Oh, and then there's Ernest P. Worrell (Varney), the town garbageman who is fairly inept at his job and completely mucks everything up.  But of course, he is the descendant of Phineas Worrell - and according to Elizabeth's report, part of the curse that the troll issued against Phineas was that each of his ancestors would grow dumber and dumber.

But although Ernest is not exactly well liked by the adults of the town, Kenny, Elizabeth, and Joey like and respect him and they can often be seen hanging around him and his dog, Rimshot.




In fact, when Elizabeth, Kenny, and Joey have their haunted house destroyed by the Murdock boys, Kenny and Ernest decide to go into the woods outside of Briarville and build a treehouse.



Unfortunately, the tree the group selects happens to be the one tree where Trantos has called home for over a century.  And when longtime resident Francis "Old Lady" Hackmore (Eartha Kitt) discovers what they've done, she immediately panics.  After all, her own sister was one of the troll's victims (which leads to the question - just how old IS Old Lady Hackmore?), and she knows all too well about Trantos' last words...about how a descendant of Phineas Worrell would be responsible for unsealing him.  And the final straw came when Ernest discovers the legend of Trantos himself and actually performs the very ritual that ends up releasing the troll back into the town of Briarville.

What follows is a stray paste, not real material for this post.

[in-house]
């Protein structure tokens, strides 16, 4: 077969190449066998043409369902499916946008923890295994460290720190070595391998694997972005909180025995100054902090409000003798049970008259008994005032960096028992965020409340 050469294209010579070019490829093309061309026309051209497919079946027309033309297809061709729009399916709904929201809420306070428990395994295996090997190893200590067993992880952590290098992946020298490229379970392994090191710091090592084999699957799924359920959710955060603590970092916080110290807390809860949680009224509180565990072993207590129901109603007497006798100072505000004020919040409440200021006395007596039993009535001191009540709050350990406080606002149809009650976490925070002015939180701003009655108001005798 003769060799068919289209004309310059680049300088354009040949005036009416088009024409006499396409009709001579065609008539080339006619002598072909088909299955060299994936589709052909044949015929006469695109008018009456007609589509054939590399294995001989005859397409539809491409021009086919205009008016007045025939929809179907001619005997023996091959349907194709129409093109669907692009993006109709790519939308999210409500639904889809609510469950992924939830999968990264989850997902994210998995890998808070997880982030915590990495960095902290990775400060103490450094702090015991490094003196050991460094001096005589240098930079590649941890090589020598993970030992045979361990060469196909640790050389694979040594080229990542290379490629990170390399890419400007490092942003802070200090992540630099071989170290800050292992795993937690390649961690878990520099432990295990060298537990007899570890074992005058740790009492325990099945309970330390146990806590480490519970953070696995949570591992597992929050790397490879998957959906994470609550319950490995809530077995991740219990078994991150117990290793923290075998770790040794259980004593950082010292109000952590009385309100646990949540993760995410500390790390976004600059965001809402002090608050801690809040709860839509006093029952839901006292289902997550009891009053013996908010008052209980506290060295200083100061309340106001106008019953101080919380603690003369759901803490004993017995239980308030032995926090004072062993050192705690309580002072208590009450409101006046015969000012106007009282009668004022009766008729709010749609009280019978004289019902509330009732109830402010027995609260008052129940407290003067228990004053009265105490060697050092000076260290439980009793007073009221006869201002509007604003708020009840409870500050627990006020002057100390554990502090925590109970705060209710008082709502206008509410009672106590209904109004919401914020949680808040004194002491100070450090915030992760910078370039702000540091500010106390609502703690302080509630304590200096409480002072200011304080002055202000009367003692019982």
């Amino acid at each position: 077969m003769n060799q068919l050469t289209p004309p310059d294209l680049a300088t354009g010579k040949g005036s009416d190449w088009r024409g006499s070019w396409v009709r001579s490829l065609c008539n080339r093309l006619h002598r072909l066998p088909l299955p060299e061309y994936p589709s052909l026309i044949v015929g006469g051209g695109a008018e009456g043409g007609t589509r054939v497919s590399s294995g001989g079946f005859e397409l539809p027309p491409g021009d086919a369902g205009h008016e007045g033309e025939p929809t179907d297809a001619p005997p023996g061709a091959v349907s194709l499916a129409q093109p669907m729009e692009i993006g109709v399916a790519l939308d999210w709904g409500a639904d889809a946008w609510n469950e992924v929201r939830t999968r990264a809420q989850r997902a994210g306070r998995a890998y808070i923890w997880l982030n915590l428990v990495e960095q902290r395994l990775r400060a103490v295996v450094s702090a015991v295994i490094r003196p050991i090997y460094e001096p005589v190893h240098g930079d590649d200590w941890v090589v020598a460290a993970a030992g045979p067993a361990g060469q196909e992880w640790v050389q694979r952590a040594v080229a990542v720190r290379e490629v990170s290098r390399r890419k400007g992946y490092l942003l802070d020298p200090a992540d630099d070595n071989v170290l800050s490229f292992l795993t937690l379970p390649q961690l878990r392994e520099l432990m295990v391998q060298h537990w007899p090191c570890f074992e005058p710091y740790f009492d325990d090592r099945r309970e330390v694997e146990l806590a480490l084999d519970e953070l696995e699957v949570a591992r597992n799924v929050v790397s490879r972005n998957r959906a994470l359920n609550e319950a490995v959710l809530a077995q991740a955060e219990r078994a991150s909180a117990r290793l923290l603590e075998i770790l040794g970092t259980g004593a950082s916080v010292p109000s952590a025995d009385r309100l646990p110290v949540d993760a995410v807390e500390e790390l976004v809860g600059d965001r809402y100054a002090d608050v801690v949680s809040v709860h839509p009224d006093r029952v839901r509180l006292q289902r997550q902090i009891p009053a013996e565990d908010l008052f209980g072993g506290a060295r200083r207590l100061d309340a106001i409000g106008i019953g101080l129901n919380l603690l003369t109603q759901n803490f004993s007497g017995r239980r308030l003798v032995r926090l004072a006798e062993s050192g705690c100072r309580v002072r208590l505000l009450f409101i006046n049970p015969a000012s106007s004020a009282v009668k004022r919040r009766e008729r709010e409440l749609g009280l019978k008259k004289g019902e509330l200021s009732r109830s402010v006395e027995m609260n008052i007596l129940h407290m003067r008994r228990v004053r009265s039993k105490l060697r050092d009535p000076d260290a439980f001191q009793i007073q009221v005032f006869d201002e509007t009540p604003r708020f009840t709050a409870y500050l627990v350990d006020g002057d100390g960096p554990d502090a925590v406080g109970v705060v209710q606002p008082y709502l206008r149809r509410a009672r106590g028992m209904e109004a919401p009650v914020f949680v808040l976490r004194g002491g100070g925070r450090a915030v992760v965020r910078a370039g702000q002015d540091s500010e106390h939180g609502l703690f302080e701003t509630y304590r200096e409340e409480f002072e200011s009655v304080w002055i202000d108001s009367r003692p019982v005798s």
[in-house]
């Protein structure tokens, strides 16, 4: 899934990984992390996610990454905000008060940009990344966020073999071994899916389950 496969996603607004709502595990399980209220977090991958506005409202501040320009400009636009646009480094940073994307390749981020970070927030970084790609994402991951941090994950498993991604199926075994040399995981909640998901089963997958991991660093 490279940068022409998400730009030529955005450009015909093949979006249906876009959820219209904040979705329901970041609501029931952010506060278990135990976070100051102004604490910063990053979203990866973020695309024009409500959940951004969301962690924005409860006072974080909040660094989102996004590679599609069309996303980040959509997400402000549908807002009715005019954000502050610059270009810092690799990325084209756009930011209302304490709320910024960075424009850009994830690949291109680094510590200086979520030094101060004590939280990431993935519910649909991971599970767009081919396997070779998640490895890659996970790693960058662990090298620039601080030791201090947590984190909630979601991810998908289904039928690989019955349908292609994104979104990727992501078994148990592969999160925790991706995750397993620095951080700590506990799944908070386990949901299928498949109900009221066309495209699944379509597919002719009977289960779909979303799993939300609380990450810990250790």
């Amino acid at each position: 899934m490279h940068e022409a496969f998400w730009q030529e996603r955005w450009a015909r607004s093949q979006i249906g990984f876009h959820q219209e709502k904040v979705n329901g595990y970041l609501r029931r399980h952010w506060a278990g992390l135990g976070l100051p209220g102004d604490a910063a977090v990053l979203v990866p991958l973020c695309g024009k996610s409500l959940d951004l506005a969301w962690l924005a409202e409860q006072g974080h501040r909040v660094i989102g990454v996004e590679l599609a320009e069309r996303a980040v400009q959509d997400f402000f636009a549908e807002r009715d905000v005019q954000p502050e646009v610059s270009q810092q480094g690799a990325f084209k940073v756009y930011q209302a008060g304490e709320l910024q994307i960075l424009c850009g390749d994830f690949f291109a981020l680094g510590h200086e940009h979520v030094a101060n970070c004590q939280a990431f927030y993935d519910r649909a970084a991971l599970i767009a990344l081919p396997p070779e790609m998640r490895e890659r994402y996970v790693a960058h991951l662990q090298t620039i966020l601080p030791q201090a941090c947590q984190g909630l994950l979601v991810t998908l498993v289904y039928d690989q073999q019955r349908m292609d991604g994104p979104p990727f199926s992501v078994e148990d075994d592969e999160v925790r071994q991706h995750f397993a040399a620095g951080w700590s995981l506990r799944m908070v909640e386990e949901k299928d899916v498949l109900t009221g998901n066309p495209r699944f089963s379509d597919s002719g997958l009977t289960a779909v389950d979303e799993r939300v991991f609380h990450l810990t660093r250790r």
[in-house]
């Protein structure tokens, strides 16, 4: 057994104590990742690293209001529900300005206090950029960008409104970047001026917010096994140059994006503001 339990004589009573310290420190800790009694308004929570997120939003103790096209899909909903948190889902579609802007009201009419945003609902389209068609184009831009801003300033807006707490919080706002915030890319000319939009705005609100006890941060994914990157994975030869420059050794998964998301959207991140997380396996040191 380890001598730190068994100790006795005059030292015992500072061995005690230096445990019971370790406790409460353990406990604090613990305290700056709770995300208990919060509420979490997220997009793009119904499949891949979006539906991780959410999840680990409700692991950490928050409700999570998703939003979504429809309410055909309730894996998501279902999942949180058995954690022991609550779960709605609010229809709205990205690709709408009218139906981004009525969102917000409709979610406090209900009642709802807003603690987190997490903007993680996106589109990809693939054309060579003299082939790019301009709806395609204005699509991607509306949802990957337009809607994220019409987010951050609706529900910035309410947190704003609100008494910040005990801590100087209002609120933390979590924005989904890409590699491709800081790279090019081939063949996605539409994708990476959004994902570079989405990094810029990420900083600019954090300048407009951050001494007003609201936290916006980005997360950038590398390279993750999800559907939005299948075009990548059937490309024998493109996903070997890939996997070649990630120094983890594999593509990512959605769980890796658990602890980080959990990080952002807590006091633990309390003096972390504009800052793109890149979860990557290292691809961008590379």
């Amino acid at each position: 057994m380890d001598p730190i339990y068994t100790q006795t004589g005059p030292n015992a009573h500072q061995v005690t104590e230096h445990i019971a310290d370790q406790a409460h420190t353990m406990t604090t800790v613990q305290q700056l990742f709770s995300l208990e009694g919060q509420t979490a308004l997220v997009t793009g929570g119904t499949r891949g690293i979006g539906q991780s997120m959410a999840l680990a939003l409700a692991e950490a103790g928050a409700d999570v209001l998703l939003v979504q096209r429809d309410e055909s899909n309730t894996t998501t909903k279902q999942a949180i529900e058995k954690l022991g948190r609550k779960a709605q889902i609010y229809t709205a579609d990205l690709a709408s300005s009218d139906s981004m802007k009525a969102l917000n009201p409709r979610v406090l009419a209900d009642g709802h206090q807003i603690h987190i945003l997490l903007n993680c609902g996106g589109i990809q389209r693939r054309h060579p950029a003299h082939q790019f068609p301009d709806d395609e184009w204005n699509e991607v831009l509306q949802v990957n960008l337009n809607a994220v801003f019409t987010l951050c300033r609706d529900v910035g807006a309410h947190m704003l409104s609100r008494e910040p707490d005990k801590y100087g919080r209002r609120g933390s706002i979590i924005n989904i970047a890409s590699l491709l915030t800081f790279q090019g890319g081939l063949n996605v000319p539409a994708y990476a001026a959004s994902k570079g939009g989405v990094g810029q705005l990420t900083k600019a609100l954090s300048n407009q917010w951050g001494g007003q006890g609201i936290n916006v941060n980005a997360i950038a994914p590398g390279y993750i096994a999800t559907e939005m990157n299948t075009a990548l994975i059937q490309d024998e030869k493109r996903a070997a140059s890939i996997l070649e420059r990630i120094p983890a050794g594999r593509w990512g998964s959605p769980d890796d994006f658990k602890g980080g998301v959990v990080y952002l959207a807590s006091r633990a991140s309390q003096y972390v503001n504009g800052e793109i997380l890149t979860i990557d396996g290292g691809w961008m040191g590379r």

And almost immediately, Trantos takes his revenge.

Of course, Trantos has to recapture five children all over again, and he starts by quickly nabbing Joey in the forest after he trips and falls while running out of the woods with Kenny and Elizabeth.  Shortly after, he attacks an innocent skateboarder, whom he quickly turns to a wooden statue as well.  When word gets out of Joey's disappearance, Kenny and Elizabeth run back to their treehouse where they discover a wooden statue that looks just like Joey.  They try to warn their parents and the rest of the community about the trolls, but nobody will take them seriously.

Meanwhile, Trantos is stepping up his quest to release all of his troll cousins into the world.  After all, he has to make it happen before midnight on Halloween.  On Halloween night, he happens to catch two more victims.  He sneaks into Elizabeth's bedroom and makes her victim number three.



And, then when Kenny witnesses Trantos turn a boy named Gregg (Steven Moriyon) into his fourth victim, he barely manages to escape from his clutches.  After all, if Trantos had captured Kenny, he would have been the fifth victim.

But before the night is over, Trantos will strike again at the school Halloween party, successfully capturing his fifth victim and managing to live up to his prophecy of bringing trolls back out into the world to get their ultimate revenge against the innocent citizens of Briarville.  Can Ernest and Kenny find a way to stop Trantos and rescue the other kidnapped children from his clutches?

I won't spoil the ending for all of you, but I will offer you a few clues.



See this beverage up above?  It actually doubles as a secret weapon.  Apparently a certain group of creatures have lactose issues.

Old Lady Hackmore discovers another method of fighting back against Trantos...and it involves a slice of pepperoni pizza hugging a cute little bunny rabbit (and no, I'm not making this up.  Just remember...this film takes place on Halloween).

And, let's just say that the duo of Tom and Bobby Tulip (John Cadenhead and Bill Byrge) contribute to the battle against the trolls...in their own peculiar fashion.

All in all, it's a light, fluffy film with a lot of hilarity, trolls, and dairy products.  Win-win in my books.